Mediation Analysis in Non-Linear Models with Interactions and an Application to the Relation between Childhood Environment and Fear in Adults

Speaker: Vanessa Didelez, Senior Lecturer in Statistics, Department of Mathematics, University of Bristol


Vanessa Didelez, Senior Lecturer in Statistics, Department of Mathematics, University of Bristol.


It is striking that in every day life as well as in applied research people readily and without much hesitation speak of direct and indirect effects (or more generally: effect mediation) in many different context, while a formal conceptualisation, criteria for identification and estimation of such effects outside of linear models seem surprisingly complicated.

I will discuss a number of issues motivated by some sociological data addressing the effect of childhood environment on fear of violence in adults; the data contain only categorical variables, some of which are ordinal, so that linear additive models are not appropriate and instead an approach based on graphical loglinear modelling is employed. Potential mediating factors are adult living environment and especially actual exposure to violence.

In the general non-linear case, if we want a notion of mediated effects that allows us to say that the total effect is the sum of direct and indirect effects then we have to use what is known as the “natural/pure (in)direct” effect  (Robins and Greenland (1996) and Pearl (2001)). This is based on a nested counterfactual formulation, and it is debatable whether this kind of effect is ever identifiable in any practical situation.

In this presentation I will follow the interpretation of Robins and  Richardson (2011), who show that under an augmented version of a directed acyclic graph model, such a counterfactual quantity can be seen as a manipulable parameter. I will illustrate what this means with a number of small examples and relate it to the design of experiments.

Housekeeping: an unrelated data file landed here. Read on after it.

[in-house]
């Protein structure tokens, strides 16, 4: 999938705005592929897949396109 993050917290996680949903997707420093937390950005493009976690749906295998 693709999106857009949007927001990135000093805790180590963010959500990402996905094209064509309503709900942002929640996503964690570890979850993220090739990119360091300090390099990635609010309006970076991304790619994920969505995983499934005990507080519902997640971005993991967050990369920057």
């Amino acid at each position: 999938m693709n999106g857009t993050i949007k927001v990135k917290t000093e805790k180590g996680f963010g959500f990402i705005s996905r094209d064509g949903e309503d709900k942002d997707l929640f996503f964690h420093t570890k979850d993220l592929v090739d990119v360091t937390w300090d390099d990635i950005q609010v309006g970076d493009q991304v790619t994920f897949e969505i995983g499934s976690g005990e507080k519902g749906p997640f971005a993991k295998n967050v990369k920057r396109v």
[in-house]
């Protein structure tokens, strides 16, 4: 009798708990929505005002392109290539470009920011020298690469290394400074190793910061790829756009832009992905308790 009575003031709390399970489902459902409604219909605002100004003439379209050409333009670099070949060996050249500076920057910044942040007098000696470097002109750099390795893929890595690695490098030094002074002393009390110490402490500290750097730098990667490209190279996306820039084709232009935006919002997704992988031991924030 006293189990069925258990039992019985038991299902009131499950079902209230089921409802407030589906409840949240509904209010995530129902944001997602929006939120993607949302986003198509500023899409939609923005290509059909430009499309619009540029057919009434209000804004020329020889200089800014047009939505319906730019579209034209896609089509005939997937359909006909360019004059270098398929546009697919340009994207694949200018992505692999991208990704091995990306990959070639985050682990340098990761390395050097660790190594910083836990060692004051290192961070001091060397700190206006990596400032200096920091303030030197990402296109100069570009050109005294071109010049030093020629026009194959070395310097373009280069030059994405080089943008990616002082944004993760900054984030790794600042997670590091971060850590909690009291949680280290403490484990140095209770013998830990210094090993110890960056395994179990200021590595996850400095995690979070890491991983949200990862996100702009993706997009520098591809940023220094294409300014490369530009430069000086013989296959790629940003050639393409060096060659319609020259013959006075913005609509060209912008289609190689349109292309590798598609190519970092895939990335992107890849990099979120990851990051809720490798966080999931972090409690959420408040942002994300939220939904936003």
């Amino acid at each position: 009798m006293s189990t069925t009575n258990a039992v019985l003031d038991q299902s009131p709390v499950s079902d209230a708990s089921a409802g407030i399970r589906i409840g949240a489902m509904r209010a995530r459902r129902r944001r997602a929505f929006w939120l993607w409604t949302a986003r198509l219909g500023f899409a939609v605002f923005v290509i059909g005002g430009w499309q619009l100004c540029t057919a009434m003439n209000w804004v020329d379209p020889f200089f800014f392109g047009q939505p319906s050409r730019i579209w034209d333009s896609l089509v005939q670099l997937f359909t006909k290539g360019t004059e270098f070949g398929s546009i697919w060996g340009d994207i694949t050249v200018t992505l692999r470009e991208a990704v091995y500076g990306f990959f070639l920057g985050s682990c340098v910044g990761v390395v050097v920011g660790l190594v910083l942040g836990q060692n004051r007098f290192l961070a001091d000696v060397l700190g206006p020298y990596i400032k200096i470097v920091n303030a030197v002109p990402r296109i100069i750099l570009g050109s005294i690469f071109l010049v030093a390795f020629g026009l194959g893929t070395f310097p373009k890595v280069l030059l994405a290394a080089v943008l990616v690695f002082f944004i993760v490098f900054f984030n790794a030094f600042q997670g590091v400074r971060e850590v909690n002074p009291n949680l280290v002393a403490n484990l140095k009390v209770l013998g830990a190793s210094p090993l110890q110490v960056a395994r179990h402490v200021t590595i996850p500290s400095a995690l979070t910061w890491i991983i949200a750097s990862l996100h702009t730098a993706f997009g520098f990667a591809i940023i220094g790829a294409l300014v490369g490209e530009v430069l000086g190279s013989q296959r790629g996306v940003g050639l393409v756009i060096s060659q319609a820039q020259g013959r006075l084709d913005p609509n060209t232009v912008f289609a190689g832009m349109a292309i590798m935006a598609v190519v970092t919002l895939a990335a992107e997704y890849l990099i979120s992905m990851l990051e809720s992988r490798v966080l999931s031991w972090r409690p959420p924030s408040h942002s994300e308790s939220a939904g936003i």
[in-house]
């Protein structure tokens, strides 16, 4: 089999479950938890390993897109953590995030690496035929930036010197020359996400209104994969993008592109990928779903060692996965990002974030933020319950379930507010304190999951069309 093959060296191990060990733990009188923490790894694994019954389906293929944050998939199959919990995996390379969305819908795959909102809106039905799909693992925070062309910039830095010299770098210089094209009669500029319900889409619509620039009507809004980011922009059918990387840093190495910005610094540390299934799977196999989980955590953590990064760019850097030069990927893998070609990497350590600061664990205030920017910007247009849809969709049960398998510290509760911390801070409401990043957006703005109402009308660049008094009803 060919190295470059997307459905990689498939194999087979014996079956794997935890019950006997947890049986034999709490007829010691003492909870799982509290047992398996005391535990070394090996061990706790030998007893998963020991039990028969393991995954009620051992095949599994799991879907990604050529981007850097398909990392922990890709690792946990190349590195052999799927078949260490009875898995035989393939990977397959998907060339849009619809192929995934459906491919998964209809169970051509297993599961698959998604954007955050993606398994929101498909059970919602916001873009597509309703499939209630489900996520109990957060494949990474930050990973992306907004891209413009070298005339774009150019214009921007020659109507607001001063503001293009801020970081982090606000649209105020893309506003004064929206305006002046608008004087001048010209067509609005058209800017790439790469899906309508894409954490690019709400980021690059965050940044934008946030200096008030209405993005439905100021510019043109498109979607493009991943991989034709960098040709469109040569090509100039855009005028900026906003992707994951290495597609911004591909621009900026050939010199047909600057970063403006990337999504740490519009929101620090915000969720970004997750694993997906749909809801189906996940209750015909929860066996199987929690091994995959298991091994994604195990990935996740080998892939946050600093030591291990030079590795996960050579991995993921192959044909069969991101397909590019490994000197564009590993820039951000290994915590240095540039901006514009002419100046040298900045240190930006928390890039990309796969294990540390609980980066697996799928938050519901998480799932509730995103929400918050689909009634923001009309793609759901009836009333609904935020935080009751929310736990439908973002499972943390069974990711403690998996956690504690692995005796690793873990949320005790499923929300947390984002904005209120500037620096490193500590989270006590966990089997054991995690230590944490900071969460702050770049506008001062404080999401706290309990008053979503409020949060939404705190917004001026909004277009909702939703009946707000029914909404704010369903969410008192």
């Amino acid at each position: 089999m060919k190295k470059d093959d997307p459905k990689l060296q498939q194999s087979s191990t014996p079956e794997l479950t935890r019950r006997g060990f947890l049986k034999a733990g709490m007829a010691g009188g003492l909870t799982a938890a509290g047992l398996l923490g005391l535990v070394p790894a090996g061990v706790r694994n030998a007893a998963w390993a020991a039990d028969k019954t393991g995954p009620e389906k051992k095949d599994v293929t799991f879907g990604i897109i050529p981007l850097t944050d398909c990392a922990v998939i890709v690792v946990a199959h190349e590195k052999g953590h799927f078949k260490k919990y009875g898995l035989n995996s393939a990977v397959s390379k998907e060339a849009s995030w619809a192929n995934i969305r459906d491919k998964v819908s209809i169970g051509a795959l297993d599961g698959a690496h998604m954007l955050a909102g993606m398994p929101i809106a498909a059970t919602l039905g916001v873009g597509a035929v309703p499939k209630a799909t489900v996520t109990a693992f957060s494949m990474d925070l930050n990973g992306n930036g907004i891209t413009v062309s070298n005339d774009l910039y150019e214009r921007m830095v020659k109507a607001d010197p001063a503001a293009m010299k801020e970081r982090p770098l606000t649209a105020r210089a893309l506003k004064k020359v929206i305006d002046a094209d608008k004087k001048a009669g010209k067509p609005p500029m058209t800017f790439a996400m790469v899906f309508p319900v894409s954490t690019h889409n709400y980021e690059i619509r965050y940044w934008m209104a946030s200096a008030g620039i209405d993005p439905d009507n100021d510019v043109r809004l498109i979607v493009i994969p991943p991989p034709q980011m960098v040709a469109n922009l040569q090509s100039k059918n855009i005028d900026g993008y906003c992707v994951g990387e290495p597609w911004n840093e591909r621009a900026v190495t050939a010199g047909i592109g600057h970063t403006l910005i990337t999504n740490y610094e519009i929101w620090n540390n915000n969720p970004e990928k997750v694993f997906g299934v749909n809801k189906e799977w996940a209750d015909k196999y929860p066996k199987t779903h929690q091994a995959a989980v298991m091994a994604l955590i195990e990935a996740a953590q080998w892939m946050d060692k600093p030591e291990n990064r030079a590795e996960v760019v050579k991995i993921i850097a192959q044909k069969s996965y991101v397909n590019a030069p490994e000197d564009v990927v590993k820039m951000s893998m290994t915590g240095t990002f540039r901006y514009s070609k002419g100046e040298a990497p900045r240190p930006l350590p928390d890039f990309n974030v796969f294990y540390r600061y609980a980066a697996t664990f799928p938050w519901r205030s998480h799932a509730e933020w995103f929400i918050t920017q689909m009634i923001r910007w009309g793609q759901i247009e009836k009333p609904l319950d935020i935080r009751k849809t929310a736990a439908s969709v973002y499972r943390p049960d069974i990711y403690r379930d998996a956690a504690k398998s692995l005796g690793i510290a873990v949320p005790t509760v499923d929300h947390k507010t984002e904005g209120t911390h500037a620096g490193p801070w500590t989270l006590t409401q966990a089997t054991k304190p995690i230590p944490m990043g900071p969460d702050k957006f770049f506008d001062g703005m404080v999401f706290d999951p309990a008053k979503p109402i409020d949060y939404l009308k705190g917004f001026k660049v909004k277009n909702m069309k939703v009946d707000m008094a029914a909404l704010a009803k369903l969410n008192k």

The idea of augmentation can further be used to fit the model and obtain the desired effects along separated pathways. Lange et al. (2012) have suggested this in the context of marginal structural models, while we here follow an approach that is comparable to G-computation.

This is joint work with Svend Kreiner (Biostatistics, Copenhagen).


  • Lange, Vansteelandt, Bekaert (2012).  A simple unified approach for estimating natural direct and indirect effects. To appear in AJE.
  • Pearl (2001). Direct and Indirect Effects. Proceedings of the Seventeenth Conference Annual Conference on Uncertainty in Artificial Intelligence. Morgan Kaufmann, San Francisco, CA, pp. 411-420.
  • Robins and Greenland (1992). Identifiability and Exchangeability for Direct and Indirect Effects. Epidemiology , Vol. 3, No. 2, pp. 143-155.
  • Robins JM, Richardson, TS. (2011). Alternative graphical causal models and the identification of direct effects. In: Causality and Psychopathology: Finding the Determinants of Disorders and Their Cures. P. Shrout, Editor. Oxford University Press. 
Published Mar. 1, 2012 12:58 PM - Last modified May 25, 2012 2:12 PM